Funeral for covid-19 victims in Bergamo, Italy

A funeral for covid-19 victims in Bergamo, Italy

Independent Photo Agency Srl / Carlo Cozzoli/Fotogramma

Since losing her mother to covid-19 in April, Helen Stoba, who lives in Liverpool, UK, has been racked with guilt, anger and confusion. She struggles to focus and has nightmares. “No one truly understands how different the grieving process is at the moment,” she says.

Psychiatrists are observing similar emotions in others who have lost loved ones to covid-19 (see “Stories of loss,” below). They warn that the unique challenges of coming to terms with these deaths could lead to a rise in a condition known as prolonged grief disorder.

Grief tends to ease with time as people adapt to life without the deceased. But about 10 per cent of bereaved individuals develop prolonged grief disorder – severe, unrelenting grief that lasts for six months or more and makes it difficult to function.

Advertisement


Previous research has found that people are more likely to develop the condition if a death is sudden and unexpected, they are experiencing other stressors or they lack social support.

More people are experiencing these risk factors during the pandemic, since the coronavirus often kills swiftly, many bereaved people have additional stressors, such as the loss of their job, and social structures are undermined. “Grieving people tend to appreciate a hug, which is impossible when we are required to adhere to physical distancing,” says psychologist Lauren Breen at Curtin University in Australia.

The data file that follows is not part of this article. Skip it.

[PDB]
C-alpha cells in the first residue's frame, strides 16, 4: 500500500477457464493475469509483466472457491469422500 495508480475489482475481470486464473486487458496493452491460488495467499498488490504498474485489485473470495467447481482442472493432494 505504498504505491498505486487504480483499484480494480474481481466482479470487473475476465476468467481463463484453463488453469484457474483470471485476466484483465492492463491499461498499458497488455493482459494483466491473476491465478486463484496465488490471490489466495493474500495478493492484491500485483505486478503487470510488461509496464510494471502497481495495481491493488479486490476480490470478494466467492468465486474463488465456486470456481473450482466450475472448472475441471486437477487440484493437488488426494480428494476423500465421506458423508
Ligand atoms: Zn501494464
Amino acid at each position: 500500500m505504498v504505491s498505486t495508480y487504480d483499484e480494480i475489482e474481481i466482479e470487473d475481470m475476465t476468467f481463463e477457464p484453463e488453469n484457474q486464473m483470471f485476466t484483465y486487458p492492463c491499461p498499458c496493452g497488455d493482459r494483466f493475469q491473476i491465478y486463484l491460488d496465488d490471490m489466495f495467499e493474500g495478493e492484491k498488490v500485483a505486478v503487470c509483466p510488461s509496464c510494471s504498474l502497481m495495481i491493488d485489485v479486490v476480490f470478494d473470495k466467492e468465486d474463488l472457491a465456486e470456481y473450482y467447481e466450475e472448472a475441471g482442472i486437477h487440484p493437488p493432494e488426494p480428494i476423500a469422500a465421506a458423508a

Many covid-19 deaths also come with extra challenges that could further increase the risk of prolonged grief disorder, says Joseph Goveas, a psychiatrist at the Medical College of Wisconsin. These include not being able to say goodbye in person, covid-19 specific restrictions on rituals like washing, kissing or viewing the body and limits on the number of people who can attend funerals. These may all derail the healing process, he says.

Goveas is also seeing high levels of guilt in patients who have lost loved ones to covid-19. “They feel like they didn’t do enough or they have survivor’s guilt and wonder why they were spared,” he says.

Guilt is an emotion that Stoba feels keenly, because she was not able to be with her mother when she died. “I am devastated that she was alone with no one but medical staff,” she says. Not being able to see her mother in the chapel of rest has also made it difficult to comprehend her death, she says. “Throughout her funeral, I kept asking if they were sure it was my mum in there,” she says.

It is too soon to know whether covid-19 will cause an epidemic of prolonged grief disorder, since it takes at least six months to diagnose, says psychologist Maarten Eisma at the University of Groningen in the Netherlands. But he thinks there is a high risk, since natural disasters tend to increase rates of the condition and covid-19 shares similar features, like causing large numbers of sudden deaths.

Fortunately, there are effective treatments. A talking therapy called complicated grief psychotherapy, for example, has been shown to reduce symptoms of the condition and to work better than antidepressants.

Stoba has found that talking to a bereavement counsellor and joining online support groups have helped. “Being aware of the risk of developing prolonged grief disorder and accessing timely treatment may aid in mitigating a silent epidemic from happening,” says Goveas.

Stories of loss

Lesley Branch from Essex, UK, lost her 67-year-old husband to covid-19 in April:

He rang me [from hospital] and I got to speak to him for under a minute. We were able to tell each other that we loved each other. I told him he would be OK and I would see him in a few days. His last words were, ‘I hope so and thank you’.